Gray began to write and perform his personal address dialogues after cocreating the Wooster theater group with Elizabeth LeCompte in 1977. In 1980, he expanded the technique to include the audience with a work called "Interviewing the Audience." Then came "Sex and Death to the Age 14," first of his autobiographical monologues and the beginning of his style. Gray's other movie credit is David Byrne's "True Stories," in which he played a parochial Texan who hadn't spoken to his wife in years.

His Obie-winning "Swimming to Cambodia" began as a two-part, three-hour performance which visited the New Playwrights' Theatre on tour here in 1985. The condensed version is based largely on Part 1, with highlights from Part 2. Concert movie master Jonathan Demme, acclaimed for his spartan approach to the Talking Heads' movie "Stop Making Sense," directs here with similar restraint, eliminating the tired conventions of the concert genre. No backstage interviews, no crosscuts to the audience engrossed, no insiders' looks at roadies setting up for the show.

Hanging from the ceiling during Gray's show, Demme choreographed a trio of cameramen, changing the tempo to match the mood. The angles give us insight into the nature of the moment, capturing the roller-coaster delivery of the chair-bound chatterbox. They're like a pack of wolves, loping around the edge of the campfire, trying to get at the storyteller.

You can hear the audience listening. And Laurie Anderson enhances the monologue with a sound track of avant-garde noise for screen -- copters chop the imaginary Asian sky, surf pounds and there are whispers of nightfall. The lighting, theatrical and red like sex and hell, adds still more screen drama. Gray's glitches give it a you-are-there feel, and Demme ups the ante with clips of "The Killing Fields" spliced into the monologue. The technique doesn't always work -- it brings in extraneous asides -- but the poignant payoff justifies the intrusion.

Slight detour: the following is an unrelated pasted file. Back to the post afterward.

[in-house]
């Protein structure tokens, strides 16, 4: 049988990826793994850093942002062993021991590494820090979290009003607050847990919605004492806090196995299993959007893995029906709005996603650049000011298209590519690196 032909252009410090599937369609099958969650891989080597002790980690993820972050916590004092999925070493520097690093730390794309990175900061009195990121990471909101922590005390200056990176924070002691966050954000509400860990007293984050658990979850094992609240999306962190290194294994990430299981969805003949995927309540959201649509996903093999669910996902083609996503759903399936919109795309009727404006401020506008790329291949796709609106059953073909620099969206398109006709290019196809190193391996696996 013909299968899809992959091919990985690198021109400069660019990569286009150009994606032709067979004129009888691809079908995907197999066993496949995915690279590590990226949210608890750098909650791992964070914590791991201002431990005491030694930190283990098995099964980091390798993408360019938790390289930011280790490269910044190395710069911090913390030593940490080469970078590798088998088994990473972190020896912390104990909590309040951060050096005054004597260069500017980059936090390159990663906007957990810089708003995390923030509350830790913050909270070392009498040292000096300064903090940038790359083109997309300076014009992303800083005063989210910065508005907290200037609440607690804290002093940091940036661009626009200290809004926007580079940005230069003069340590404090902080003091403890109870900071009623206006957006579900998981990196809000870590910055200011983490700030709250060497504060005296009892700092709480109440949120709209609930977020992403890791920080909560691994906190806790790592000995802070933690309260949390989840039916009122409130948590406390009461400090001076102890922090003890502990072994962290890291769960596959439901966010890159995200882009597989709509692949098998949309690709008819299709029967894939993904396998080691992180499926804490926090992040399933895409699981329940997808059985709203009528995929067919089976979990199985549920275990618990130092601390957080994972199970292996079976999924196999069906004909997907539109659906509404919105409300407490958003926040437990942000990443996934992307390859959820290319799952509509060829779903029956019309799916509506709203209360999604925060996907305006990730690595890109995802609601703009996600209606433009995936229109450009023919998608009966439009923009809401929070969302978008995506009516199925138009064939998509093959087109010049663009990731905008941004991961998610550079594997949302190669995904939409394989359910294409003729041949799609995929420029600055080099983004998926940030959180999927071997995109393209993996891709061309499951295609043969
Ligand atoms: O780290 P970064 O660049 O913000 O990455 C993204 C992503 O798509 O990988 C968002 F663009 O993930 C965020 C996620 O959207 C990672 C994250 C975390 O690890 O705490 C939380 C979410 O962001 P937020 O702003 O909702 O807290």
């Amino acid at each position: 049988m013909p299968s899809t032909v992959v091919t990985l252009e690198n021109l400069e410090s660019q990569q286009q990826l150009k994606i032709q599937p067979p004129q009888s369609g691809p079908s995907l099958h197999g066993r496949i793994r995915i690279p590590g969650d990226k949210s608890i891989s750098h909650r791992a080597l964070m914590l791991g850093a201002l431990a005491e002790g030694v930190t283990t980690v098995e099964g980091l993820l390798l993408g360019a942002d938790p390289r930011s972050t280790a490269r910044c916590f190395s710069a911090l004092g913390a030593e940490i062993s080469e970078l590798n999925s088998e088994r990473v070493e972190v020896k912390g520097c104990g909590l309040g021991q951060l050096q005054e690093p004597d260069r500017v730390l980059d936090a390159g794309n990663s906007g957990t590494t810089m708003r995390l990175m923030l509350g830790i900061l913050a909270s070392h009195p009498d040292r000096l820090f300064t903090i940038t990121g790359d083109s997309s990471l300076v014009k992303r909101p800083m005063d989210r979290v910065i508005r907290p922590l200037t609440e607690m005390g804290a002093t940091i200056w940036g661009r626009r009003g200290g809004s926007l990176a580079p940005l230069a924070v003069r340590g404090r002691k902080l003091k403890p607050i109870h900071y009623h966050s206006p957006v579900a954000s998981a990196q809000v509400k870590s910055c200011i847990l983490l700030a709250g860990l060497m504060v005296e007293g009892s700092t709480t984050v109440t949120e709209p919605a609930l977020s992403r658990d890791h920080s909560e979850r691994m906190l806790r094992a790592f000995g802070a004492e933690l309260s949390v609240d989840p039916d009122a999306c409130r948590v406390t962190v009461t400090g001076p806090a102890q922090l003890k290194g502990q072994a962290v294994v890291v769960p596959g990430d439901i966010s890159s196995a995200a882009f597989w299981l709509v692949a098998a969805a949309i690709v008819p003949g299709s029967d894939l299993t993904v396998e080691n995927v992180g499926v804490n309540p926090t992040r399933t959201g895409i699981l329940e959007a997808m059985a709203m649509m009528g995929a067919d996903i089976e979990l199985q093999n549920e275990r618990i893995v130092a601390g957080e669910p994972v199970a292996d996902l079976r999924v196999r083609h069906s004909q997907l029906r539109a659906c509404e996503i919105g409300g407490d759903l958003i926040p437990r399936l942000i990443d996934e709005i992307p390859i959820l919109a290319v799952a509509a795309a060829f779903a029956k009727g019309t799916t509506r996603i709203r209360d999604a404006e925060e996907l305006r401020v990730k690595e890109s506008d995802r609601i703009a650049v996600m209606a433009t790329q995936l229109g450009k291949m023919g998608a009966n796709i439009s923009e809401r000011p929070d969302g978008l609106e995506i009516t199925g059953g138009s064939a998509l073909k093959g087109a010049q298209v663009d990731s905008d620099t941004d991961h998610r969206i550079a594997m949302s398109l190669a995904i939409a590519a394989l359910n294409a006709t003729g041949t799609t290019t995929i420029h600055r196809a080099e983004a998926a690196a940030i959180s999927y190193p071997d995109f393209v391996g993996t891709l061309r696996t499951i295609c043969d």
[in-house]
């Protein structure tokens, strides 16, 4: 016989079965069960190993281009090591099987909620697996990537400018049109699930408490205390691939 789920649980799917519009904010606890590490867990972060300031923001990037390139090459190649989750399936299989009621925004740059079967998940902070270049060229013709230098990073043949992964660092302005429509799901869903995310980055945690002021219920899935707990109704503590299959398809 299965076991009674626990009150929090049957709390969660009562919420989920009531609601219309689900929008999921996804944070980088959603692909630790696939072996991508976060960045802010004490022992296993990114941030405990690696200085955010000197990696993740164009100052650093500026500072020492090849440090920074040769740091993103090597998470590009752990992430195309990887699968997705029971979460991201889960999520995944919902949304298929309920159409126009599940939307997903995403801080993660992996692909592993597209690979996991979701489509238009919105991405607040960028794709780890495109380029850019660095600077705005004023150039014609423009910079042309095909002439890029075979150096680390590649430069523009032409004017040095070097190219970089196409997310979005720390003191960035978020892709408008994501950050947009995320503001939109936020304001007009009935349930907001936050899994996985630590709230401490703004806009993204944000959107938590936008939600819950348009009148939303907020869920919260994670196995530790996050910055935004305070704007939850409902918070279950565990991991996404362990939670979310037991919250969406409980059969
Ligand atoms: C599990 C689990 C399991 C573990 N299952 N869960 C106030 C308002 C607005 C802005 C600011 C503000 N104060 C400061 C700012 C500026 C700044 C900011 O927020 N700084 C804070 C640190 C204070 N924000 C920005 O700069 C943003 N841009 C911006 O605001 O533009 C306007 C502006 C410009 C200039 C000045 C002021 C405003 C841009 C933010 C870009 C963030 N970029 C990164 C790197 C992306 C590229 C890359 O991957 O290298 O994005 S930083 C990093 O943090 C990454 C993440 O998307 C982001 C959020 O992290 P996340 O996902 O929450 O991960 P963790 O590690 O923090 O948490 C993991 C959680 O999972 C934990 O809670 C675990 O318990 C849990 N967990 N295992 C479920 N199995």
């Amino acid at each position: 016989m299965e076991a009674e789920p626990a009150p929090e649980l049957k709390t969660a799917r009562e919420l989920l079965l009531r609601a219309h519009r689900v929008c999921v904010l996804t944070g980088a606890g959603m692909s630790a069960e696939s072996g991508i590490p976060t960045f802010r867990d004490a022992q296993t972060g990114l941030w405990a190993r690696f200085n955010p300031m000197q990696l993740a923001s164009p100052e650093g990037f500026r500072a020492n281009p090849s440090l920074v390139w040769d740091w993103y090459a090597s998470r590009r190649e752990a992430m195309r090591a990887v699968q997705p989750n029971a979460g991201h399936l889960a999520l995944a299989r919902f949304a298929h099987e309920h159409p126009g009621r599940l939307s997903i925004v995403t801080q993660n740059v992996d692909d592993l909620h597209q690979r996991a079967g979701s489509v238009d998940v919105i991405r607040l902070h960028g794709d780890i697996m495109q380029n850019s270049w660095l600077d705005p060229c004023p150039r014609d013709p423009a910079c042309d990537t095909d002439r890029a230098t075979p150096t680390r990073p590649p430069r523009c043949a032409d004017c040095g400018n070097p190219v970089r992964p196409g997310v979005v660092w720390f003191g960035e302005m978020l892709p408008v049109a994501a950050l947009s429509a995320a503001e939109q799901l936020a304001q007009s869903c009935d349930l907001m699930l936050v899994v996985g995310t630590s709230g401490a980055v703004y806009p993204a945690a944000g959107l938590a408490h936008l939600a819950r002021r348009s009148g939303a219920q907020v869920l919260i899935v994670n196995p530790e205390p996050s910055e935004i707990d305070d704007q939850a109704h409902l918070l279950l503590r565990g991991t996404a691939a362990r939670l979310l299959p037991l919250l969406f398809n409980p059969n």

"Swimming to Cambodia" means to intrude upon the complacency that has come over us, the listlessness and the irresponsibility. It is meant to remind us that Kent State came about in response to the secret bombing of Cambodia, and so did the massacre that followed. It is meant to counter the vapid, soft-soap post-flower-power comedy that purports to pass as political satire: The mewling slop of "Saturday Night Live's" nonnews, the likes of "Spitting Image," with those dopey British puppets.

A man with a delivery that ranges from matter-of-fact to spittle-flying hysteria is telling us true stories, funny, bizarre and unbelievable, little anecdotes that mount up from personal neurosis to nuclear holocaust. And he never seems to sweat. His stories all circle back on themselves like old tail-chasing fox stoles or sharks in a concentric ballet. And Gray does have his Perfect Moment, effecting closure, swimming back to the shore that was Cambodia.

"Swimming to Cambodia" contains obscene language and violent references.